LONDON, June 23 (IFR) - The European Central Bank has called for greater legal powers over central counterparty clearinghouses operating from third-country regimes, echoing support for European Commission proposals that could require the most systemically important CCPs to relocate in the EU.
The Governing Council of the ECB has recommended an amendment to Article 22 of the Eurosystem statute, stating that “the ECB and national central banks may provide facilities and ECB may make regulations, to ensure efficient and sound clearing and payment systems, and clearing systems for financial instruments, within the Union and with other countries.”
The amendment, which follows proposed changes to the European Market Infrastructure Directive that would enhance third-country oversight and enable ESMA to force CCPs to move some euro clearing activities onshore, is subject to approval by the European Parliament and European Council.
“This is a necessary legal step to give the ECB the powers and jurisdiction that it will need as the EU’s institutions assert supervisory authority over third-country CCPs,” said Vincent Keaveny, partner and co-chair of financial services at DLA Piper.
Speaking at a meeting of the Global Financial Markets Association in Frankfurt earlier this week, ECB executive board member Benoit Coeure said the UK’s decision to leave the European Union had prompted a significant rethink of Europe’s CCP supervision approach - currently based on cooperative arrangements with UK authorities and a memorandum of understanding between the ECB and Bank of England. He called recent Commission proposals to enhance third-country CCP oversight “a step in the right direction”.
“What concerns us today in the context of Brexit is that the current EU regime regarding third-country CCPs was never designed to cope with major systemic CCPs operating from outside the EU,” said Coeure.
“Reviewing this regime has therefore become urgent in the current environment. We need to ensure we can preserve a framework that ensures the safety and stability of the financial system when the UK is no longer a member of the EU.”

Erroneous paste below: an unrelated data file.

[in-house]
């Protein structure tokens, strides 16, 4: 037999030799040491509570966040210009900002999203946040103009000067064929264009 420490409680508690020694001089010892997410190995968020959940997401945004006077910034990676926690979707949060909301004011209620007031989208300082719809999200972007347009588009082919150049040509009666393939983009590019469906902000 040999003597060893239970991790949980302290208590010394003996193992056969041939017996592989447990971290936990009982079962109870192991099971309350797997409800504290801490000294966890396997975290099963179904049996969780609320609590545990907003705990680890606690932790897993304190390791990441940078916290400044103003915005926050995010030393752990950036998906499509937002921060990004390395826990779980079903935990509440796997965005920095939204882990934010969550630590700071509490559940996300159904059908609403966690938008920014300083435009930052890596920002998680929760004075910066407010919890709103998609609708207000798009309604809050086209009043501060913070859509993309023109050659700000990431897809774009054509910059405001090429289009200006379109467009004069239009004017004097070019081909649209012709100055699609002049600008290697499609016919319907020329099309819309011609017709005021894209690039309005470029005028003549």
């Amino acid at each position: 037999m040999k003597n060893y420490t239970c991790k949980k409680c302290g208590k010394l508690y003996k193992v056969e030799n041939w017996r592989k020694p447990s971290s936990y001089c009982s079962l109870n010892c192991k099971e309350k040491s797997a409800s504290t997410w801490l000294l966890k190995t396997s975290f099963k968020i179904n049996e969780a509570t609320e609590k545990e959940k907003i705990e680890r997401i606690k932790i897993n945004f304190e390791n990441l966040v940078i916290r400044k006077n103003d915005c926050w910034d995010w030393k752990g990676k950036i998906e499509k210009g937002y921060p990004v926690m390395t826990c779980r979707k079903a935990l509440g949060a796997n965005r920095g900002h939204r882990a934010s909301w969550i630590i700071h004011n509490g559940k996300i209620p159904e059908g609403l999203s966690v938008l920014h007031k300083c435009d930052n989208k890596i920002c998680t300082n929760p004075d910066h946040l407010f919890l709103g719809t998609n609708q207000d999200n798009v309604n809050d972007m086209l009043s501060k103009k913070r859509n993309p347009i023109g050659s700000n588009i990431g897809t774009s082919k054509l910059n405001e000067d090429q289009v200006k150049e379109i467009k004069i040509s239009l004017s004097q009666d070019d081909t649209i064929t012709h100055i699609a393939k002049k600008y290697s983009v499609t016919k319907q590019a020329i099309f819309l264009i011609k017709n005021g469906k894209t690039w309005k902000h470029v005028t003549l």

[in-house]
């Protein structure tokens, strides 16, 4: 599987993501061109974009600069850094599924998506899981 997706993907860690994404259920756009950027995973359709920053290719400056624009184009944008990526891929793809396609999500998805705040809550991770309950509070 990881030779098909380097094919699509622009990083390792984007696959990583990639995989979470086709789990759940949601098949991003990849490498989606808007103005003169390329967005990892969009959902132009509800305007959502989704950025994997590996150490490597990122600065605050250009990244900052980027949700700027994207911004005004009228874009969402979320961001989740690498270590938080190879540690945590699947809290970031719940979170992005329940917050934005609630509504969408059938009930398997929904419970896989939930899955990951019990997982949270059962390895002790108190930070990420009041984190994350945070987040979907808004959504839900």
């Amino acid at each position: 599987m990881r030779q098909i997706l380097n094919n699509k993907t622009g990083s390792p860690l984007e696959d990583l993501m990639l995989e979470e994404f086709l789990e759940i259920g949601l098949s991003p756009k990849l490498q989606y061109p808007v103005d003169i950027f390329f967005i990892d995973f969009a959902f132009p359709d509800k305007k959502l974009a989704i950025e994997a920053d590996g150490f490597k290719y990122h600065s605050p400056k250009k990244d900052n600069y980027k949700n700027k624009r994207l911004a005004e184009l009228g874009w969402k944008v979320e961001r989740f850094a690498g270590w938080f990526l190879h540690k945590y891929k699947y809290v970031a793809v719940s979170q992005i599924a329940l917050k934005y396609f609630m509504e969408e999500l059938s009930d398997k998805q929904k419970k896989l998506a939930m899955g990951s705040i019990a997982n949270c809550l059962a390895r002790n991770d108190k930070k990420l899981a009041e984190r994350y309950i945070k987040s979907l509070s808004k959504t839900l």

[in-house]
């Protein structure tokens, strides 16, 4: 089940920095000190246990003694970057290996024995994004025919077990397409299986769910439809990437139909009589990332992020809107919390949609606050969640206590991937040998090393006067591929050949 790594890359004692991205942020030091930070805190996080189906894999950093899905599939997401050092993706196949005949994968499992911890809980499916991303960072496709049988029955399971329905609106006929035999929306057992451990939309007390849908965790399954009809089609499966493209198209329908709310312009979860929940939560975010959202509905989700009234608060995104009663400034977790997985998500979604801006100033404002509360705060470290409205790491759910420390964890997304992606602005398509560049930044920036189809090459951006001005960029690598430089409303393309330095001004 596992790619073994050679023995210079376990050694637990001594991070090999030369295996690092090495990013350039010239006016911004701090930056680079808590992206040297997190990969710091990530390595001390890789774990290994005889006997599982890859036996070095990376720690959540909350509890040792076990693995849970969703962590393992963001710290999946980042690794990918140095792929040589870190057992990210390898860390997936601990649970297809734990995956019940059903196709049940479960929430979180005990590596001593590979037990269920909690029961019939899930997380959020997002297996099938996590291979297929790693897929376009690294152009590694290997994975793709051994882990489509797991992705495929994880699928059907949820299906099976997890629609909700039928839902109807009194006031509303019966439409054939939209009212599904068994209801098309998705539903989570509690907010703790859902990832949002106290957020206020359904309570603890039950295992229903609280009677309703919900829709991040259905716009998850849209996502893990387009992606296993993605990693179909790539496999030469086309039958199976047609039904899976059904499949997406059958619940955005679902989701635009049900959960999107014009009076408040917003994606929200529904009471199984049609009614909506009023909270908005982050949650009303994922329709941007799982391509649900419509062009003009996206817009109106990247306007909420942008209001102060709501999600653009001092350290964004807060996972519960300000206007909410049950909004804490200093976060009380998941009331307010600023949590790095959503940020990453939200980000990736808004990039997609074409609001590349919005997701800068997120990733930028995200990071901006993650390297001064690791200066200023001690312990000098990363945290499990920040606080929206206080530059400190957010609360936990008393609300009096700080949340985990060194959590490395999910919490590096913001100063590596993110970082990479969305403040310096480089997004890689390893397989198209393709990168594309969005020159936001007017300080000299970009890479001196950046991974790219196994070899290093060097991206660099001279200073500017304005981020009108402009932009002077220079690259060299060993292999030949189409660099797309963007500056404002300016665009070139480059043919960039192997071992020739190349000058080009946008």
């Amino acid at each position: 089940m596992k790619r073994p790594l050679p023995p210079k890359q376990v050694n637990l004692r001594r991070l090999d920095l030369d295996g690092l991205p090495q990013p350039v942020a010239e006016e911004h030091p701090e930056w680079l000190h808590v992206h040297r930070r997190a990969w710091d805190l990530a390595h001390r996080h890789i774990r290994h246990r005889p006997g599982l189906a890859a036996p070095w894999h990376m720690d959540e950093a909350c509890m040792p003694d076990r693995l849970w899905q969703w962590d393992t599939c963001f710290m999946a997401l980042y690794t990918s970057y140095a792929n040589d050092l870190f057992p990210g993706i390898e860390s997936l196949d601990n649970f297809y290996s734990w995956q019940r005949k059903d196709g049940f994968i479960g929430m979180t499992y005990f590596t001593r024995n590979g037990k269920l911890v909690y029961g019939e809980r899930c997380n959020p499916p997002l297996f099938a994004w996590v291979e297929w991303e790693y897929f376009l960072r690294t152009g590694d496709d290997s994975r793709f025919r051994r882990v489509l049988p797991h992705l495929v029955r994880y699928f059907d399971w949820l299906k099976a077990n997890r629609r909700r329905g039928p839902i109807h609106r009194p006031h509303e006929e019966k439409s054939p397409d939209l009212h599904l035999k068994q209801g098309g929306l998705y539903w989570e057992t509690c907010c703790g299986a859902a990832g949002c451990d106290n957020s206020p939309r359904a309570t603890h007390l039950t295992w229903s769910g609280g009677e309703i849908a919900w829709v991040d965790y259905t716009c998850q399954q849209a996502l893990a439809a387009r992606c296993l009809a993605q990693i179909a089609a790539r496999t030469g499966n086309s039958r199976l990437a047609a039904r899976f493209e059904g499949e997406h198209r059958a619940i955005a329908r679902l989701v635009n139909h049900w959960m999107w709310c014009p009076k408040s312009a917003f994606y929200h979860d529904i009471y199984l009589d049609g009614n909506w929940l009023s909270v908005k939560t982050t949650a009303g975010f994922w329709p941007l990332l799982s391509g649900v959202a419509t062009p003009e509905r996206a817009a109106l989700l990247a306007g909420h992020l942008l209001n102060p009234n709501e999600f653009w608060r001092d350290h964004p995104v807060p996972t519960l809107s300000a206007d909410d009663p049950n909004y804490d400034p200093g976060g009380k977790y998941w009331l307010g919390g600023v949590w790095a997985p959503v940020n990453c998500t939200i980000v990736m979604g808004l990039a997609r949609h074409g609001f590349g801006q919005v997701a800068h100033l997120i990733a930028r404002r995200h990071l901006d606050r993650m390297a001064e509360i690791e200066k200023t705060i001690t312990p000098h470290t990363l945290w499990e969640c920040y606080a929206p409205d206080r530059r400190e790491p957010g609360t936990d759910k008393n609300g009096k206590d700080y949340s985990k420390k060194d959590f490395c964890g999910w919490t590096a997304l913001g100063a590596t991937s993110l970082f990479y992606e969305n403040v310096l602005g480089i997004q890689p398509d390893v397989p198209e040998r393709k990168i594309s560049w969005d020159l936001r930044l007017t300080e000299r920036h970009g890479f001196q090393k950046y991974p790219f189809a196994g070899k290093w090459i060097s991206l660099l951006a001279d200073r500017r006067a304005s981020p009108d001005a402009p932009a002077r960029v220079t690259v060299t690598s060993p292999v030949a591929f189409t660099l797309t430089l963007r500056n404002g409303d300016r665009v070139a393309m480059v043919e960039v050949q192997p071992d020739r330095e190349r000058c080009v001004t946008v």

LCH’s SwapClear currently clears more than 90% of euro-denominated interest rate swaps traded by eurozone banks. In credit default swaps, the Intercontinental Exchange’s UK clearing arm is responsible for 40% of cleared activity from eurozone banks.
Coeure expressed support for a framework that allows EU regulators to deny recognition to CCPs posing excessive risk to EU financial stability, ultimately forcing those entities to reestablish activities in the bloc in order to continue providing clearing services there.
“This would be just one of the tools available to EU authorities under the revised EMIR proposal,” said Coeure.
“I believe that such an approach will be justified in case EU authorities are unable to adequately control risks and fulfil their mandates through other means. Ultimately, however, it will be up to the Commission and the EU legislators to decide on the specific conditions for triggering such a requirement.”
His comments followed criticism of CCP relocation from Bank of England governor, Mark Carney, earlier in the week.
At his Mansion House speech, Carney warned that a “non-recognition approach” would split liquidity into onshore and offshore pools, potentially costing EU-based firms an additional €22bn stemming from a pricing basis that would emerge between the two markets.
“Fragmentation is in no one’s economic interest. Nor is it necessary for financial stability. Indeed it can damage it,“ Carney said ”Fragmenting clearing would lead to smaller liquidity pools in CCPs, reducing the ability to diversify risks and diminishing resilience.”
The ECB’s support for a euro clearing location policy is long-standing. The central bank’s 2011 Eurosystem Oversight Policy Framework aimed to force CCPs with daily net credit exposure of over €5bn in euro-denominated product categories to be legally incorporated in the eurozone.
Those efforts were thwarted in 2015 by a Luxembourg court, which deemed the proposals a breach of the EU’s single market rules.
An enhanced framework providing greater supervisory power over third-country CCPs, which largely replicates approaches already followed by many other major jurisdictions, has been widely anticipated across the industry.
“Most market participants accept that dual supervision by the EU authorities and by the UK regulators, and information sharing amongst those regulators, will be necessary after Brexit. It is still not clear whether that will be enough to satisfy all of the EU regulators,” said DLA Piper’s Keaveny. (Reporting by Helen Bartholomew)